All children will get sick at one time or another. Sometimes you can treat your child’s symptoms with an over-the-counter (OTC) medicine. Before you give your child any OTC medicine, read these tips to keep him or her safe.
- Always read the medicine label. Follow the dosing instructions as shown or as provided by your doctor.
- Check the dosing directions to make sure the medicine is right for your child’s age.
- Always give the recommended dose. If the medicine comes with a measuring device, use it. If it doesn’t, ask your pharmacist for one. Never use a household spoon as a substitute for the measuring device.
- Use your child’s weight as the dosage guideline, when possible.
- Only give medicine that treats your child’s specific symptoms.
- Always talk to your doctor before giving your child two OTC medicines at the same time. Giving multiple medicines that contain any of the same active ingredients can be dangerous for your child.
- If your child develops any side effects that concern you, stop giving the medicine and contact your doctor right away.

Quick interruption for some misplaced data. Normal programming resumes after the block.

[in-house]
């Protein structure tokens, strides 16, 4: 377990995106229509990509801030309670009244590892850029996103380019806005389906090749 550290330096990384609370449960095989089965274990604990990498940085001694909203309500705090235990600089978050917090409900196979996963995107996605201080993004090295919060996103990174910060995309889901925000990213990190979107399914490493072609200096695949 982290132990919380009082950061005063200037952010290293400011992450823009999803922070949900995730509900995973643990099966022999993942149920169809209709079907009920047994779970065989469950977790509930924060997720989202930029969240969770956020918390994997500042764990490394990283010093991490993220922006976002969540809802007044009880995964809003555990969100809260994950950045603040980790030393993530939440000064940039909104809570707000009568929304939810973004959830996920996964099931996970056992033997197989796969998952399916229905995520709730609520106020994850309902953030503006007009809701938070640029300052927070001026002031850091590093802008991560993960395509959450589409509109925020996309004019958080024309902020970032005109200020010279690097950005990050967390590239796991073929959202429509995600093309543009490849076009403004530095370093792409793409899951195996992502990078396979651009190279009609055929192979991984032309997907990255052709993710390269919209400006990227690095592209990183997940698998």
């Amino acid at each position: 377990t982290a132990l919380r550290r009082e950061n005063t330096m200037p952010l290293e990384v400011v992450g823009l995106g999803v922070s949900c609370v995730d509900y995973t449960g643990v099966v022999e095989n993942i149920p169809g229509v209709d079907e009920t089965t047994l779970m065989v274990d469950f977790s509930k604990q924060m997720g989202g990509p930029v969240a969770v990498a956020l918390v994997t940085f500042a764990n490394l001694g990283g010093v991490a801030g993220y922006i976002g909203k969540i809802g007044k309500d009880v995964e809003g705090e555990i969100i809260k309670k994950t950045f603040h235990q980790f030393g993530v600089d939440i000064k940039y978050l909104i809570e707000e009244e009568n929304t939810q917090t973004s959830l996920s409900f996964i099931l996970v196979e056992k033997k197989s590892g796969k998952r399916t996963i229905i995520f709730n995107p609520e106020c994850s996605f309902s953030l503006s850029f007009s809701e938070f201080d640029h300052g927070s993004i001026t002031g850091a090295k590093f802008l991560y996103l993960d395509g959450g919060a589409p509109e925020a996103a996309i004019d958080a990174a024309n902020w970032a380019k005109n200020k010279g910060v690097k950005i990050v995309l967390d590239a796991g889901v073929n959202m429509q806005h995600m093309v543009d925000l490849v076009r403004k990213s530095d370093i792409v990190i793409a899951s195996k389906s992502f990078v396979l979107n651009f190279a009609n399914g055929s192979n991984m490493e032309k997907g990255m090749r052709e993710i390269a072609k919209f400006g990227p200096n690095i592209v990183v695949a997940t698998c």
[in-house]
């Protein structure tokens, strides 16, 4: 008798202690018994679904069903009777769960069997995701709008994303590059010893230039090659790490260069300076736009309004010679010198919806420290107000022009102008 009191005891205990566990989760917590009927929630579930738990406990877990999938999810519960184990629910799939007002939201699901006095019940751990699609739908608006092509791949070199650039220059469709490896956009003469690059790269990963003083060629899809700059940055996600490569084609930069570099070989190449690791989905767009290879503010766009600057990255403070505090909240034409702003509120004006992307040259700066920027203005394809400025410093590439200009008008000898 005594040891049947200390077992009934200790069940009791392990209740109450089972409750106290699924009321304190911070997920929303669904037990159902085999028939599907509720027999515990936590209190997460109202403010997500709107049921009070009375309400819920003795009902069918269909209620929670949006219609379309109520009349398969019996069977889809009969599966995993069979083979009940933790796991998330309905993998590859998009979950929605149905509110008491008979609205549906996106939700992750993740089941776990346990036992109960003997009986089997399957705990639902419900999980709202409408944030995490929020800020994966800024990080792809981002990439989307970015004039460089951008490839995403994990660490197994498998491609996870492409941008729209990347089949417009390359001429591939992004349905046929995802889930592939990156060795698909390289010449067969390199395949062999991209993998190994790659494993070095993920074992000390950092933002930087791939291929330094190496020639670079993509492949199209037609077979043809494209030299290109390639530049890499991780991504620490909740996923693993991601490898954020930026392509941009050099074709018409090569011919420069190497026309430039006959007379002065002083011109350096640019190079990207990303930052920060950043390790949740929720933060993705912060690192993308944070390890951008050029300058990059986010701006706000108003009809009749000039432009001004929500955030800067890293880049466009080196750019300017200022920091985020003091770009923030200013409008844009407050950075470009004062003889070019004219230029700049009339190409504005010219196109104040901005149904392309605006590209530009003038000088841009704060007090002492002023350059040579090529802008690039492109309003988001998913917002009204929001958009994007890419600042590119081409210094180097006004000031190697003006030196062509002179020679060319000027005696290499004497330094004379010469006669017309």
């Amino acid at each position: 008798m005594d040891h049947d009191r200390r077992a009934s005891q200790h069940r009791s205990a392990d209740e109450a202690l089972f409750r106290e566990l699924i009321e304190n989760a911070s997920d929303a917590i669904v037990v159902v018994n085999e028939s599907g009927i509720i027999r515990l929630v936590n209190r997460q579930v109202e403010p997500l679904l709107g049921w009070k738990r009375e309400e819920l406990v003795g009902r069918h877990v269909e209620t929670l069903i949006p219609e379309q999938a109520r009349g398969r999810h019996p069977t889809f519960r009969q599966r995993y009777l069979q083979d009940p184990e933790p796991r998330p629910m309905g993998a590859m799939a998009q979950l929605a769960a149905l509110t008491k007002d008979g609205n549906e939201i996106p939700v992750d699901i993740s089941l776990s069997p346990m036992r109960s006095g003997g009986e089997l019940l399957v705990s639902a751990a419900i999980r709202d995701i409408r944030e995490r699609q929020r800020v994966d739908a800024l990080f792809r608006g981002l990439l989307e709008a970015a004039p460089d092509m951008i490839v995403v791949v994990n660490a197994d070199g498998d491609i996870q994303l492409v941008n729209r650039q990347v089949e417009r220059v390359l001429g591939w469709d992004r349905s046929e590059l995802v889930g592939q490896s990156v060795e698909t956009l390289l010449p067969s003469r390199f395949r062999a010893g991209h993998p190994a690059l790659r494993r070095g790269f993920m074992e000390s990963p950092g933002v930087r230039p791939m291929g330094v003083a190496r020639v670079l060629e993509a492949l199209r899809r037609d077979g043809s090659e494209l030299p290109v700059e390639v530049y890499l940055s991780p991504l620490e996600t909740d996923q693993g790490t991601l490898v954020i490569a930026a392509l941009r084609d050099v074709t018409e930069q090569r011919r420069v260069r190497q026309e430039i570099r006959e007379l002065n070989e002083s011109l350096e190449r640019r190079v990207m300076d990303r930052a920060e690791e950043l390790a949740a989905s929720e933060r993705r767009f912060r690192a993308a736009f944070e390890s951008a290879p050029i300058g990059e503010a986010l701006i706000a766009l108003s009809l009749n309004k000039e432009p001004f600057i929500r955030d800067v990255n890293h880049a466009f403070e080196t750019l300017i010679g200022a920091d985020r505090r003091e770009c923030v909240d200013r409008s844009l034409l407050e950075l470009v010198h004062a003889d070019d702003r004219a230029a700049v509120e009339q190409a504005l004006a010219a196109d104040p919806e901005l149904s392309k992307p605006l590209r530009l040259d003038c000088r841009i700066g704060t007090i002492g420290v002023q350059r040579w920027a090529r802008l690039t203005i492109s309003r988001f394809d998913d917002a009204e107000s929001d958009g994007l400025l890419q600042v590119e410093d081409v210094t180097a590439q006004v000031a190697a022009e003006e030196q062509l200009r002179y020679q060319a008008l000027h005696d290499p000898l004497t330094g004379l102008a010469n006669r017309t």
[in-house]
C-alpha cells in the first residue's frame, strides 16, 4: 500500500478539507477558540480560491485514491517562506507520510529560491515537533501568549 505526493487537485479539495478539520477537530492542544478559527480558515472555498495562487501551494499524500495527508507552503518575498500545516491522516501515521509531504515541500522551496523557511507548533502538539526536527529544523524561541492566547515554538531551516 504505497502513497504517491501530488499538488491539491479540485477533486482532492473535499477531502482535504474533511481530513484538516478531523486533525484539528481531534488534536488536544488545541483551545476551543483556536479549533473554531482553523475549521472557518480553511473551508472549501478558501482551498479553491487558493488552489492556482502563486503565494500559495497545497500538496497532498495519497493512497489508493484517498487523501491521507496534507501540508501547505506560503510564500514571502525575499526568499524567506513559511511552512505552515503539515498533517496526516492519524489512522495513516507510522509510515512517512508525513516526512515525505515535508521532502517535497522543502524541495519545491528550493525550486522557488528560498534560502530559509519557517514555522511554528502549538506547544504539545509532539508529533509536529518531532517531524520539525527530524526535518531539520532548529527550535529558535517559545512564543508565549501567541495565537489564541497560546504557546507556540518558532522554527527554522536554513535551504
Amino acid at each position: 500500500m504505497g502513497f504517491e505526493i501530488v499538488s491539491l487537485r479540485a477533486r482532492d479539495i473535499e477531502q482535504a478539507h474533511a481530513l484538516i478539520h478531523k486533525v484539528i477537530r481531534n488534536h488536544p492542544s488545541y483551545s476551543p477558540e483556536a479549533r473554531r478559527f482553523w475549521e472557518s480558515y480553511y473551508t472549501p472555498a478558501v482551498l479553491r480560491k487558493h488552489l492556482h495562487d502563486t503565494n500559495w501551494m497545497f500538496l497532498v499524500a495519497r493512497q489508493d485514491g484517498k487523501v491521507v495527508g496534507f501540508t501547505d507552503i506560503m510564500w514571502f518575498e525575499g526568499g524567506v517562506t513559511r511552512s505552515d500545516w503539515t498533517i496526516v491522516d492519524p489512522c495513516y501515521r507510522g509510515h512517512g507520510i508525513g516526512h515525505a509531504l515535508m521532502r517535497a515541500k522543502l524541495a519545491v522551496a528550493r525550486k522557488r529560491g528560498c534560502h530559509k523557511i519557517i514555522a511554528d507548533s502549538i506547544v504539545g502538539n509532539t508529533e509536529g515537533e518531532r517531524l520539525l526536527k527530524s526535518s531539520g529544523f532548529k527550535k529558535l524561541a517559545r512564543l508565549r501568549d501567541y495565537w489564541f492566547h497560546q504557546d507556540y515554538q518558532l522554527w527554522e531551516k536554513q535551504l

- Talk to your doctor if you have any questions about OTC medicines for your child.
- Store all medicines safely out of your child’s reach and sight.
- Don’t give oral cough and cold medicines to children younger than 4.
- Don’t give your child medicine prescribed for adults.
- Don’t give aspirin-containing products to your child and adolescent to treat cold or flu symptoms.
- Don’t use expired medicine.
- Don’t use cough, cold, or allergy medicines as a way to make your child sleepy.
For more information about safe medicine use with children, visit KnowYourOTCs.org.
Many rely on OTC cough and cold medicines to help children feel better when they are sick, and it is important that parents and caregivers know how to give these medicines to children safely. Treat with Care arms parents and caregivers with the information they need to safely give OTC cough and cold medicines to their little ones.
Funding and support for this material have been provided by the CHPA Educational Foundation.
Copyright © American Academy of Family Physicians
This information provides a general overview and may not apply to everyone. Talk to your family doctor to find out if this information applies to you and to get more information on this subject.